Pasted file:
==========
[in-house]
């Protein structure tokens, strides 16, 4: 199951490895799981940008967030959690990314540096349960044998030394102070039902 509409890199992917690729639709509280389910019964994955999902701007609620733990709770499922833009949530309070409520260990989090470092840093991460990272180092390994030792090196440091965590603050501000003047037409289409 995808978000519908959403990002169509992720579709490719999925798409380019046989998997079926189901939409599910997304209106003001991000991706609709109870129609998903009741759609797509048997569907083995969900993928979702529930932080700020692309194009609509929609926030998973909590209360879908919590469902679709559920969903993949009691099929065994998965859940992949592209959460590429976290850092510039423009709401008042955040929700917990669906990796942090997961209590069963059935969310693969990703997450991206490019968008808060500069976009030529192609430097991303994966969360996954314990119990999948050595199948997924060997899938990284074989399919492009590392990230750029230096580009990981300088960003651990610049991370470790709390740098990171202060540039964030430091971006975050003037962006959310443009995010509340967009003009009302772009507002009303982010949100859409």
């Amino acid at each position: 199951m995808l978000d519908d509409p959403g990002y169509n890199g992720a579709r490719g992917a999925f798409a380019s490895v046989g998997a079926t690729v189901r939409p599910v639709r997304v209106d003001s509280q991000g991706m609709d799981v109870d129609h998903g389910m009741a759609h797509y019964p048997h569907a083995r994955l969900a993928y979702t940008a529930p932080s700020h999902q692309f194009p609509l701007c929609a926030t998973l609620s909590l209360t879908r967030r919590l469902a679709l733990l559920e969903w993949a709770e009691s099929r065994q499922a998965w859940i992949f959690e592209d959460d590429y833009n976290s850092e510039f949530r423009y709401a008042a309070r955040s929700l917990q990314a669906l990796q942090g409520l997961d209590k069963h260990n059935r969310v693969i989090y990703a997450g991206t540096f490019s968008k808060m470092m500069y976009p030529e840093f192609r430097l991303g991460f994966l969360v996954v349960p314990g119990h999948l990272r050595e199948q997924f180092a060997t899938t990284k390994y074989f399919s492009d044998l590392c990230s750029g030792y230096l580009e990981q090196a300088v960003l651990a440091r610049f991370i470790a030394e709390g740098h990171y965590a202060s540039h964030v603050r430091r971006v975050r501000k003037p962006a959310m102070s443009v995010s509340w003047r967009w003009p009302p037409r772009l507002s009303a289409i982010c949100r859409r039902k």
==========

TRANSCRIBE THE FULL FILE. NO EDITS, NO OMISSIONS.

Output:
[in-house]
């Protein structure tokens, strides 16, 4: 199951490895799981940008967030959690990314540096349960044998030394102070039902 509409890199992917690729639709509280389910019964994955999902701007609620733990709770499922833009949530309070409520260990989090470092840093991460990272180092390994030792090196440091965590603050501000003047037409289409 995808978000519908959403990002169509992720579709490719999925798409380019046989998997079926189901939409599910997304209106003001991000991706609709109870129609998903009741759609797509048997569907083995969900993928979702529930932080700020692309194009609509929609926030998973909590209360879908919590469902679709559920969903993949009691099929065994998965859940992949592209959460590429976290850092510039423009709401008042955040929700917990669906990796942090997961209590069963059935969310693969990703997450991206490019968008808060500069976009030529192609430097991303994966969360996954314990119990999948050595199948997924060997899938990284074989399919492009590392990230750029230096580009990981300088960003651990610049991370470790709390740098990171202060540039964030430091971006975050003037962006959310443009995010509340967009003009009302772009507002009303982010949100859409």
């Amino acid at each position: 199951m995808l978000d519908d509409p959403g990002y169509n890199g992720a579709r490719g992917a999925f798409a380019s490895v046989g998997a079926t690729v189901r939409p599910v639709r997304v209106d003001s509280q991000g991706m609709d799981v109870d129609h998903g389910m009741a759609h797509y019964p048997h569907a083995r994955l969900a993928y979702t940008a529930p932080s700020h999902q692309f194009p609509l701007c929609a926030t998973l609620s909590l209360t879908r967030r919590l469902a679709l733990l559920e969903w993949a709770e009691s099929r065994q499922a998965w859940i992949f959690e592209d959460d590429y833009n976290s850092e510039f949530r423009y709401a008042a309070r955040s929700l917990q990314a669906l990796q942090g409520l997961d209590k069963h260990n059935r969310v693969i989090y990703a997450g991206t540096f490019s968008k808060m470092m500069y976009p030529e840093f192609r430097l991303g991460f994966l969360v996954v349960p314990g119990h999948l990272r050595e199948q997924f180092a060997t899938t990284k390994y074989f399919s492009d044998l590392c990230s750029g030792y230096l580009e990981q090196a300088v960003l651990a440091r610049f991370i470790a030394e709390g740098h990171y965590a202060s540039h964030v603050r430091r971006v975050r501000k003037p962006a959310m102070s443009v995010s509340w003047r967009w003009p009302p037409r772009l507002s009303a289409i982010c949100r859409r039902k």